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...but is only available to thieves and magic users?

The question is, what is it that makes a character a "Thief" or "Magic-user" (or "Fighter" or "Cleric" or whatever)? And what stops all characters being a blend of all of them?

Possession of a "key" skill for each class/profession, I'd say. And there should be something other than just "guilds" to stop/minimise proliferation and consequent multi-classing. Or is that a campaign decision? But I think there should be something else, like an "hours in the day" principle, preventing (or at least limiting) characters from developing too many disparate "key" skills. Thoughts?

Britain has been infiltrated by soviet agents to the highest levels. They control the BBC, the main political party leaderships, NHS & local council executives, much of the police, most newspapers and the utility companies. Of course the EU is theirs, through-and-through. And they are among us - a pervasive evil, like Stasi.

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I did something like this using a mash of Elric! and Magic World. I ran a bit of The Lost City. I striped the system down to very basics. It was great, but unfortunately, we had to stop because people moved out of the area.

I'd like to run Tomb of Horrors in a similar vein. Difference would be that the players would have one major PC each and I'd stat up some mooks for the players to run. Extras that get to die horrible deaths. Sounds like fun to me.

70/420

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As far as naming the skills, for the magic users' skill what's wrong with something like Arcane Knowledge? Then you could also have a literacy skill, Arcana or something similar which is needed to read scrolls but is only available to thieves and magic users?

I decided long ago that 'Read Magic' was not a spell, but a literacy. High level D&D thieves learned to decipher scrolls because they gained access to the textbooks stolen from the wizards' guild long ago. These same texts have been incorrectly copied, stolen by rival guilds, nearly destroyed by wizards seeking revenge, or simply incomplete in the first place, which is why thieves always suffer a high failure/mishap chance when reading scrolls.

Possession of a "key" skill for each class/profession, I'd say.

Key skill is what separates a collection of enthusiasts and a guild of professionals. We may all be great at Fighting, but the Fighter's Guild keeps trade secrets that make them far deadlier in combat.

And there should be something other than just "guilds" to stop/minimise proliferation and consequent multi-classing. Or is that a campaign decision?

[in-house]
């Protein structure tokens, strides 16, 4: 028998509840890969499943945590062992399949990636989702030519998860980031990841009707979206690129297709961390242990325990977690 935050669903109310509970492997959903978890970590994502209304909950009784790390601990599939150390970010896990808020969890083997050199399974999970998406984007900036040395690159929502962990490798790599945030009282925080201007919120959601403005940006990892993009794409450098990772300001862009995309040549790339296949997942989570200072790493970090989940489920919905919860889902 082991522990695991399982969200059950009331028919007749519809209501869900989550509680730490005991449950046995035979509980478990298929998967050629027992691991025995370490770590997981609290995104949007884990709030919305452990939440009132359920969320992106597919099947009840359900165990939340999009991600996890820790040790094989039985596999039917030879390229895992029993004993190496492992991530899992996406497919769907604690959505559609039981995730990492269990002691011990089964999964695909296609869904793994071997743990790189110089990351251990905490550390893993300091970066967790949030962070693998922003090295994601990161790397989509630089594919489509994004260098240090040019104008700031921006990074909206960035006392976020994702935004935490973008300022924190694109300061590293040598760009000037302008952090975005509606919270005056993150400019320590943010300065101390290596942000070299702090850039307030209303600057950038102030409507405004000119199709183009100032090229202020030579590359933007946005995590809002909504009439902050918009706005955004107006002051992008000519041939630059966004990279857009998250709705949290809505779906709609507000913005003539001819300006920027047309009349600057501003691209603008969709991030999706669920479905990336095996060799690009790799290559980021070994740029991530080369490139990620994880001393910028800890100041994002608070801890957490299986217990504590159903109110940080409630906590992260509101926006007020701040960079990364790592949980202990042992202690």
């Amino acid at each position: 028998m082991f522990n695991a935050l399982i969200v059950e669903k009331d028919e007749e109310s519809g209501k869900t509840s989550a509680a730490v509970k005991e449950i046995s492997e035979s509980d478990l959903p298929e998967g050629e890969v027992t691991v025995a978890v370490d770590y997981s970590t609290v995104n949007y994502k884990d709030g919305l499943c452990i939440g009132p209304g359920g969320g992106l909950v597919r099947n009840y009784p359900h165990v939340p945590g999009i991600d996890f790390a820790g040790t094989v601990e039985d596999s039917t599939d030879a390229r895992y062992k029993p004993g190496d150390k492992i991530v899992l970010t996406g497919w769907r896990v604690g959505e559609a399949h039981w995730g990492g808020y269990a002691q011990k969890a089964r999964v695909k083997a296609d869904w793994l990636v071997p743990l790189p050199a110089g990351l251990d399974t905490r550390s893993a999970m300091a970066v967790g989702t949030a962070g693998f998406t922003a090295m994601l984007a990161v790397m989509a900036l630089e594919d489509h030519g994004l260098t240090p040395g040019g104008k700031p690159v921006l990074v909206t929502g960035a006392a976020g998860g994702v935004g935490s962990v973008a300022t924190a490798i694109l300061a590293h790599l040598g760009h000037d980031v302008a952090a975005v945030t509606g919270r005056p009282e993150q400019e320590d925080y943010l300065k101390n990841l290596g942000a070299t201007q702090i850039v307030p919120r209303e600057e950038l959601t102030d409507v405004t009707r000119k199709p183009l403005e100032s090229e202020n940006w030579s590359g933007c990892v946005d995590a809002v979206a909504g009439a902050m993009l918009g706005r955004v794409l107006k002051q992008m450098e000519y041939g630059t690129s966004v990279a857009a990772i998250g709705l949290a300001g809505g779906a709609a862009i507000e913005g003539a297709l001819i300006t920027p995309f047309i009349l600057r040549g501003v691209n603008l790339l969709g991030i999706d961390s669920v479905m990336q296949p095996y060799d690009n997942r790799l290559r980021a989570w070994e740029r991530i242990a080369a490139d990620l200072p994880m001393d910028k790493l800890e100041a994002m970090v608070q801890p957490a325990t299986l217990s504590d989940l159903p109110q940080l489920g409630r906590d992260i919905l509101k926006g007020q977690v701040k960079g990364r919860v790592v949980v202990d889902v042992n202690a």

Ultimately, I think it is part campaign decision, part economic. All the special skills can be improved via training only. So attempting to improve multiple guild skills should be very costly. I don't want to go the same route for guild membership as exists for cult membership in RQ, eg. 10% time and money for Initiates, 30% time and money for Adepts, 90% time and money for priests. This is Dungeons & Dragons. The best route, I think, is to require characters to perform a quest for the guild at certain break points: 50%, 75%, 90%, etc. As mentioned previously, there is a background reason why you might avoid membership in more than one guild: wizard and thief for example. Other guilds might be in conflict due to certain circumstances which make great stories and make the character's life a living hell. :)

And don't forget Realism Rule # 1 "If you can do it in real life you should be able to do it in BRP". - Simon Phipp

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Here's the current details for ability score generation. I altered course from the book, because I'm trying to emulate D&D, and have found the book's stat blocks to be more gloranthan. I've freely mixed d8s and d6s to achieve the right range (as I perceive them) for attributes. What do you think?

One of the things I've tried to avoid, is skills that go higher than 20. It's a personal preference, nothing more. If however, you think my personal preference is getting in the way of emulating the attribute ranges found in the 1e PH, let me know. Thanks.

RACE          STR     CON     SIZ     INT     POW     DEX     CHA

Dwarf12       2d8+2   2d6+8   1d6+6   2d6+6   3d6     3d6     2d8

Elf           3d6     2d8     2d8     3d6+2   3d6+2   3d6+2   3d6

Gnome         2d8     3d6     1d6+4   2d6+8   3d6+2   3d6     3d6

Half-Elf      3d6     3d6     2d6+5   2d6+6   3d6     3d6     3d6

Half-Orc      3d6+2   3d6+2   1d8+10  2d8     2d8     3d6     2d8

Halfling2     2d8     2d6+6   1d6+3   2d6+6   3d6     2d6+8   3d6

1 A Dwarf adds 6 to STR + SIZ when determining Damage Bonus

2 Dwarves & Halflings add 6 to SIZ + CON when determining Hit Points